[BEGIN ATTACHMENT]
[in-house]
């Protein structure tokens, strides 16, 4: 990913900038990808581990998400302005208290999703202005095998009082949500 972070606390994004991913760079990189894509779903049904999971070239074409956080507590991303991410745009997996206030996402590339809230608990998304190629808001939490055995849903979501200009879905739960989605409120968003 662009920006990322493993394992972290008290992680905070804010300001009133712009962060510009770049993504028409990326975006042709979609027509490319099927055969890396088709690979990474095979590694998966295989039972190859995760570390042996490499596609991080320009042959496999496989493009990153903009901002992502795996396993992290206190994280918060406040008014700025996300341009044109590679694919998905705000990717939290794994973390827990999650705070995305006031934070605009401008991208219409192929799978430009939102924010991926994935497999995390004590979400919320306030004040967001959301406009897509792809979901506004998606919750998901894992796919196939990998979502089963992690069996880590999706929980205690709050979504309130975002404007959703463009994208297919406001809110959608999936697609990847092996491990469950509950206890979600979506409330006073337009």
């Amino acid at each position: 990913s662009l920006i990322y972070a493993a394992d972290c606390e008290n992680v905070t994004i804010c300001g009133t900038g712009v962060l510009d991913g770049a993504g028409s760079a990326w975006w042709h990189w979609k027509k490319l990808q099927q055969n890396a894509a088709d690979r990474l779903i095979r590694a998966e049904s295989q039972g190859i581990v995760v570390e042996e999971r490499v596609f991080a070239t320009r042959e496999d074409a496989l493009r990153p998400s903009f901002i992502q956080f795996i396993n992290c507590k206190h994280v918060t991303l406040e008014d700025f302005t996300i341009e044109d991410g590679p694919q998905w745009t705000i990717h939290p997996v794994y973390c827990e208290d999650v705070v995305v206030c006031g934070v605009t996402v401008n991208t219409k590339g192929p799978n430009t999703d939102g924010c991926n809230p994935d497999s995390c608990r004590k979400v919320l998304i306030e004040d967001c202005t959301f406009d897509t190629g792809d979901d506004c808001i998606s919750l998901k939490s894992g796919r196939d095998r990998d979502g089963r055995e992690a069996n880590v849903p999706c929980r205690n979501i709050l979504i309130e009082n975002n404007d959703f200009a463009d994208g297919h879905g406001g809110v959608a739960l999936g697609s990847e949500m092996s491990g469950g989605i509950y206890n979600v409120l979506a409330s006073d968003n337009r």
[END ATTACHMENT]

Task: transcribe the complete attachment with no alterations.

[in-house]
């Protein structure tokens, strides 16, 4: 990913900038990808581990998400302005208290999703202005095998009082949500 972070606390994004991913760079990189894509779903049904999971070239074409956080507590991303991410745009997996206030996402590339809230608990998304190629808001939490055995849903979501200009879905739960989605409120968003 662009920006990322493993394992972290008290992680905070804010300001009133712009962060510009770049993504028409990326975006042709979609027509490319099927055969890396088709690979990474095979590694998966295989039972190859995760570390042996490499596609991080320009042959496999496989493009990153903009901002992502795996396993992290206190994280918060406040008014700025996300341009044109590679694919998905705000990717939290794994973390827990999650705070995305006031934070605009401008991208219409192929799978430009939102924010991926994935497999995390004590979400919320306030004040967001959301406009897509792809979901506004998606919750998901894992796919196939990998979502089963992690069996880590999706929980205690709050979504309130975002404007959703463009994208297919406001809110959608999936697609990847092996491990469950509950206890979600979506409330006073337009």
């Amino acid at each position: 990913s662009l920006i990322y972070a493993a394992d972290c606390e008290n992680v905070t994004i804010c300001g009133t900038g712009v962060l510009d991913g770049a993504g028409s760079a990326w975006w042709h990189w979609k027509k490319l990808q099927q055969n890396a894509a088709d690979r990474l779903i095979r590694a998966e049904s295989q039972g190859i581990v995760v570390e042996e999971r490499v596609f991080a070239t320009r042959e496999d074409a496989l493009r990153p998400s903009f901002i992502q956080f795996i396993n992290c507590k206190h994280v918060t991303l406040e008014d700025f302005t996300i341009e044109d991410g590679p694919q998905w745009t705000i990717h939290p997996v794994y973390c827990e208290d999650v705070v995305v206030c006031g934070v605009t996402v401008n991208t219409k590339g192929p799978n430009t999703d939102g924010c991926n809230p994935d497999s995390c608990r004590k979400v919320l998304i306030e004040d967001c202005t959301f406009d897509t190629g792809d979901d506004c808001i998606s919750l998901k939490s894992g796919r196939d095998r990998d979502g089963r055995e992690a069996n880590v849903p999706c929980r205690n979501i709050l979504i309130e009082n975002n404007d959703f200009a463009d994208g297919h879905g406001g809110v959608a739960l999936g697609s990847e949500m092996s491990g469950g989605i509950y206890n979600v409120l979506a409330s006073d968003n337009r």